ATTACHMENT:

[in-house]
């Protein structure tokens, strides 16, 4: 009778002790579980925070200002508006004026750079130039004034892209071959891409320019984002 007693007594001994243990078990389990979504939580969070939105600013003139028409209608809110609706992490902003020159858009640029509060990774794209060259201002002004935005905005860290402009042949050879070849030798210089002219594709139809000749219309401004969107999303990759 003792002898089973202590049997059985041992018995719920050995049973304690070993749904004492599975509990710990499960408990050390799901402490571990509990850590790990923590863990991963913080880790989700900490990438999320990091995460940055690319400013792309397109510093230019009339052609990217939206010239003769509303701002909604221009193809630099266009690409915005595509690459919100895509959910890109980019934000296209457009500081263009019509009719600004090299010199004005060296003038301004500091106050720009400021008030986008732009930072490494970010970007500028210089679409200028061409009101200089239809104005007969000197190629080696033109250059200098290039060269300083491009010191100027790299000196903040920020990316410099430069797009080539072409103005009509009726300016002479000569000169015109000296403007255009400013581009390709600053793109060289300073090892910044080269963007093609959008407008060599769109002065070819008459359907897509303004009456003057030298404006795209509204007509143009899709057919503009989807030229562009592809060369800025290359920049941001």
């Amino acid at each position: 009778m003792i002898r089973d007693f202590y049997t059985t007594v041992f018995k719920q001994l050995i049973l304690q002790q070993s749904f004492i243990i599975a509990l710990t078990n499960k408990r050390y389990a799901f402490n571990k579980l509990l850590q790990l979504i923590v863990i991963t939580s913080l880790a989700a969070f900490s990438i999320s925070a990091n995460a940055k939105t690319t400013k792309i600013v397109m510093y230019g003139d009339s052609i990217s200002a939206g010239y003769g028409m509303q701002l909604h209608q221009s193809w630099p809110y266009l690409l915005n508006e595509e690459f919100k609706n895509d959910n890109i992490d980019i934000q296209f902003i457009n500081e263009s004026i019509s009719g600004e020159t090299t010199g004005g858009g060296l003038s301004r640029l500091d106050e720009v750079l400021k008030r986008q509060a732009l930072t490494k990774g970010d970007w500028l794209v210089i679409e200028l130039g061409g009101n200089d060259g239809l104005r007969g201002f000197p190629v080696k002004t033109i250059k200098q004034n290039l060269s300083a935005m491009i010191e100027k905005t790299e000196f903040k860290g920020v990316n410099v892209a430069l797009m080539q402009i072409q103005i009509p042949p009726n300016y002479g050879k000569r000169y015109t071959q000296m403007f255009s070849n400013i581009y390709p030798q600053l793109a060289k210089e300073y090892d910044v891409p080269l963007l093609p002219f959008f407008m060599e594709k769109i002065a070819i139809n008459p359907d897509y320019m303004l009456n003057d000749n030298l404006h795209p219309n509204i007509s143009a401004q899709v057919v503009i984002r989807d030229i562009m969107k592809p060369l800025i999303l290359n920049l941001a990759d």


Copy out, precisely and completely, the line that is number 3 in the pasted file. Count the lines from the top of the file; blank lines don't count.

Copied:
């Amino acid at each position: 009778m003792i002898r089973d007693f202590y049997t059985t007594v041992f018995k719920q001994l050995i049973l304690q002790q070993s749904f004492i243990i599975a509990l710990t078990n499960k408990r050390y389990a799901f402490n571990k579980l509990l850590q790990l979504i923590v863990i991963t939580s913080l880790a989700a969070f900490s990438i999320s925070a990091n995460a940055k939105t690319t400013k792309i600013v397109m510093y230019g003139d009339s052609i990217s200002a939206g010239y003769g028409m509303q701002l909604h209608q221009s193809w630099p809110y266009l690409l915005n508006e595509e690459f919100k609706n895509d959910n890109i992490d980019i934000q296209f902003i457009n500081e263009s004026i019509s009719g600004e020159t090299t010199g004005g858009g060296l003038s301004r640029l500091d106050e720009v750079l400021k008030r986008q509060a732009l930072t490494k990774g970010d970007w500028l794209v210089i679409e200028l130039g061409g009101n200089d060259g239809l104005r007969g201002f000197p190629v080696k002004t033109i250059k200098q004034n290039l060269s300083a935005m491009i010191e100027k905005t790299e000196f903040k860290g920020v990316n410099v892209a430069l797009m080539q402009i072409q103005i009509p042949p009726n300016y002479g050879k000569r000169y015109t071959q000296m403007f255009s070849n400013i581009y390709p030798q600053l793109a060289k210089e300073y090892d910044v891409p080269l963007l093609p002219f959008f407008m060599e594709k769109i002065a070819i139809n008459p359907d897509y320019m303004l009456n003057d000749n030298l404006h795209p219309n509204i007509s143009a401004q899709v057919v503009i984002r989807d030229i562009m969107k592809p060369l800025i999303l290359n920049l941001a990759d």